My Cultural Life – May

Greetings from a hot and sticky London where summer has arrived.

Normality is hardly a feature, though. The trains, when not cancelled, are just a shade busier than they have been but, as they’re full when they’re half full, there’s a limit to how far that can go and King’s Cross was a shadow of its former self.

But hey, we’re down in the Smoke and, with a couple of pub visits under our belt already this week, we’re doing our bit – and chuntering about the price of everything into the bargain.

So, away from the pubs, what’s been going on?

The world of books

You would need a few dozen lifetimes just to put a dent in the list of good books out there, but we’re having a shot at it. So, what did we read in May?

The Executioners – John D McDonald – 1957

Filmed at least twice as Cape Fear, this is a revenge / ghost from the past story.

It’s been much-imitated but rarely bettered in the decades after its publication and tells the tale of an attorney who successfully prosecuted a nasty, brutish rapist only to have said villain turn up on his doorstep a decade or more later.

Needless to say, the murderous ne’er-do-well has the express intention of making our lawyer’s life – and that of his wife and teenage daughter – thoroughly miserable and shorter than it would have otherwise been.

It’s a good book but the denouement is perhaps a little tame by modern standards. Chilling, nonetheless.

The Honest Truth about Dishonesty – Dan Ariely – 2012

A non-fiction look at why and when we lie, cheat and steal.

Mr Ariely suggests that, whether we’re talking about robbing a bank, taking 50p that we’ve found in the Coke machine reject coin slot or ‘borrowing’ some stationery from work, we’ll do what we do to the point that we begin to feel bad about ourselves.

But the problem is, some of us never do. And therefrom are drawn the true sociopaths whilst others amongst us might starve to death in a food shop if we didn’t have the money to pay for a bite to eat.

Overall, a fascinating book with some very thought-provoking real-life examples.

The Crowd – Gustave le Bon – 1895

Another non-fiction effort and not a new book by any means.

But Mr le Bon nailed it 125yrs ago when he said that crowds will do what individuals will not. They are emotional, child-like, volatile, easily swayed, listen to oratory rather than facts and can be powerful when directed, often by malign leaders.

Not naming any names here, but certainly something to think about.

What’s on film?

Not terribly active on the film front this month but we managed to get a few in. The quality, shall we say, was variable, but here are a couple of the better ones.

Eurovision Song Contest – The Story of Fire Saga – 2020.

Timely given that the event itself was only a few weeks ago. Will Ferrell wrote and starred in Eurovision and very enjoyable it is too.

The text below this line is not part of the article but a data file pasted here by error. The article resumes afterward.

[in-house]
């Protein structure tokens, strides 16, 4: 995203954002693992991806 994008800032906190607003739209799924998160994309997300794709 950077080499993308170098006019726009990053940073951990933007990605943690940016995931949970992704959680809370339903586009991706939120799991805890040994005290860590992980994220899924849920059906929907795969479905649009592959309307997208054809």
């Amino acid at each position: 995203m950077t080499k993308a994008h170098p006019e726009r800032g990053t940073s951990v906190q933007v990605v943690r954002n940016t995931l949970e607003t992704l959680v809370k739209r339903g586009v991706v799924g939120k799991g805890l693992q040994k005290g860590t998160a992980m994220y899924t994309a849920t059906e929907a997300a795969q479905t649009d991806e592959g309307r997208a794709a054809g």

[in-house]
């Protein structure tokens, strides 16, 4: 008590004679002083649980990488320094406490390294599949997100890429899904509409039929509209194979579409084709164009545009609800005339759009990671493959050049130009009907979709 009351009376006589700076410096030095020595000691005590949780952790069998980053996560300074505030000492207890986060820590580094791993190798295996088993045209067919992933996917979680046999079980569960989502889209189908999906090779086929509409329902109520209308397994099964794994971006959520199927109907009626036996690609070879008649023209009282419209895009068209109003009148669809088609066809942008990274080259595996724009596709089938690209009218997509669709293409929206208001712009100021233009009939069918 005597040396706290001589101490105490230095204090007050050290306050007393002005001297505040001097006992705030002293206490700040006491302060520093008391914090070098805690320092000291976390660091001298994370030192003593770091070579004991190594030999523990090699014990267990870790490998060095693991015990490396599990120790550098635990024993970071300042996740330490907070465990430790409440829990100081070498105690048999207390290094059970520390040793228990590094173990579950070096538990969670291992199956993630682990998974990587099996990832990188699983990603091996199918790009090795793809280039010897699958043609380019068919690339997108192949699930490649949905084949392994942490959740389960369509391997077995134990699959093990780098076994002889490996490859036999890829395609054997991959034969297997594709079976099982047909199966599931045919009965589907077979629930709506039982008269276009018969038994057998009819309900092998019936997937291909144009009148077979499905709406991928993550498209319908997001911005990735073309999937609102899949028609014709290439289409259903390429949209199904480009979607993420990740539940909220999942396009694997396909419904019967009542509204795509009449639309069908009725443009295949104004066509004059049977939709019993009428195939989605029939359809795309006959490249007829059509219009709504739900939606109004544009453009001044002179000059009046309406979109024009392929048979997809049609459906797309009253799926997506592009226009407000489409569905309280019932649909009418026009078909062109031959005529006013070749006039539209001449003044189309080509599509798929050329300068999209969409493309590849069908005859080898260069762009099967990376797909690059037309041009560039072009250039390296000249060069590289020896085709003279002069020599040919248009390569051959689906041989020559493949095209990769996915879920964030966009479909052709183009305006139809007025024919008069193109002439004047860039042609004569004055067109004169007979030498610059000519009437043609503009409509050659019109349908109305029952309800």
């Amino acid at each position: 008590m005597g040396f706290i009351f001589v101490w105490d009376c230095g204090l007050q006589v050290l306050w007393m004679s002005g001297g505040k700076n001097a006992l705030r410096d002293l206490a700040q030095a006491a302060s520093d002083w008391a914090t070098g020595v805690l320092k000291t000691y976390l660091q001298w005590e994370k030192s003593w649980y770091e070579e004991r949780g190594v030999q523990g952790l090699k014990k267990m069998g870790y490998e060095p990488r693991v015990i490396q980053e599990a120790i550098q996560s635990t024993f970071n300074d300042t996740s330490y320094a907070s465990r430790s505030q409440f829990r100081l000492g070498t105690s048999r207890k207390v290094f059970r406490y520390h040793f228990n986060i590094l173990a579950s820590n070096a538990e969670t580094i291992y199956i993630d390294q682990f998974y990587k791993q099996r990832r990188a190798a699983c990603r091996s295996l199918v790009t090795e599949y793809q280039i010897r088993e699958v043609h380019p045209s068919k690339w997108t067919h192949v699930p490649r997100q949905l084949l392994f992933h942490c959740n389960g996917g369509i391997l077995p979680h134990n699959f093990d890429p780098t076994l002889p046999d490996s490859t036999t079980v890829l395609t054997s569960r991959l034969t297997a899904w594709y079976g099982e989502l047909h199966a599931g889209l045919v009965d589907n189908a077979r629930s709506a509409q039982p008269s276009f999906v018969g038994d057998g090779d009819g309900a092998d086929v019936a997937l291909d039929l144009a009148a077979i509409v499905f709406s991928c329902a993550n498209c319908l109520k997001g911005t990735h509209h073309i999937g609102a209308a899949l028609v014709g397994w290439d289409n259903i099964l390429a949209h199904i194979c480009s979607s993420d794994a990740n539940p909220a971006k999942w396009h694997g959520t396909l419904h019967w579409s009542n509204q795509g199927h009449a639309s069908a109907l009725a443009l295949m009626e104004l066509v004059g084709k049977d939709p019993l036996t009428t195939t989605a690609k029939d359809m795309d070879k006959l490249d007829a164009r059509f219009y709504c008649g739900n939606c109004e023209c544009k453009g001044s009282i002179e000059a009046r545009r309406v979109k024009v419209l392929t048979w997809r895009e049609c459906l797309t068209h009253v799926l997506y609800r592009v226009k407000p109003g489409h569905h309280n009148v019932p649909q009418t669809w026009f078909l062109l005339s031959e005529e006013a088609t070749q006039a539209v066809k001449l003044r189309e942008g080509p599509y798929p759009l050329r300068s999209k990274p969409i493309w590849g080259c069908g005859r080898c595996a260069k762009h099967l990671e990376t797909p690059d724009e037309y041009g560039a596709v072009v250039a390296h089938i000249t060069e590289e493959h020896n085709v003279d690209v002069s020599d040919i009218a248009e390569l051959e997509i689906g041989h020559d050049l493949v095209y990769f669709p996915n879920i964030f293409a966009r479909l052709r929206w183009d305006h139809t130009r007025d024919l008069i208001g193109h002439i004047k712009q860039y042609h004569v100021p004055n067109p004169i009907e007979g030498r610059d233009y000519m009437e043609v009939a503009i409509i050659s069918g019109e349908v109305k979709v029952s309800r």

The schmaltz is kept to manageable levels and the rest of the film is just plain funny. Makes you want to put Ja, Ja ,Ding Dong on repeat while you talk to the pixies.

Sixth Sense – 1999

We’ve seen it before. I mean, who hasn’t but, on this third or fourth watch, it still had its moments.

The reveal is so central to the film that repeat viewings are probably rarer than they are for many films but Sixth Sense still plugs a gap in the evening. The signals are more apparent, of course, but the ‘I see dead people’ line is still a classic and the rest isn’t bad.

And on television?

Terrestrial TV doesn’t dominate our lives in the way it maybe did in the past. The dramas might be politicised, but there are still good documentaries and panel shows out there and here are a couple of them.

Once Upon a Time in Iraq – BBC – 2020

Not a pro-war documentary, that’s for sure.

We see naïve machismo meeting the real world with tragic results and, as the Beeb makes heartbreakingly clear, hundreds of thousands of lives have been lost or ruined as a result.

Nobody looks good and, as so many people died and so many families were torn apart, maybe that’s as it should be. Well worth a watch, not least for the soldiers, from the generals down to the gun-toting grunts, who simply can no longer maintain the stance that they were doing the right thing.

Sherlock – BBC – 2017 to 2020

If your inferiority complex needs any work then Benedict Cumberbatch’s deductive abilities could provide you with a top up.

Ludicrous, naturally, but we knew that going in and. for the fellow nerds out there, it was mostly filmed in Wales with some of the exteriors in London – though Bloomsbury rather than Baker Street which, in our experience, has never looked quite that narrow.

Food & drink

Hospitality reopened for indoor trading on 17 May and we were quickly back into the pub. Table service seems a bit weird, spontaneity is reduced and there is plenty of room for officious behaviour but, at the end of the day, a reopened pub is better than a shuttered one and we got stuck in.

And, towards the end of the month, we ventured out to the Yorkshire villages for a holiday. More on that in June’s copy.


As we write, the path to complete un-lockdown is starting to look a little shaky. The removal of all restrictions on 21 June is no longer a given and we’re all becoming familiar with ‘variants’, be they Indian, Nepalese, Delta or whatever.

And holidaymakers, brave, selfish, foolhardy, pick your own adjective, are rushing back to the UK to beat Portugal’s move to Amber.

Still, the Falklands are Green. Though it’s the Southern Hemisphere’s winter now and it would take you a week to get there and a week to get back, good luck if you’re going. That’s enough for now and more on holidays nearer to home next month.

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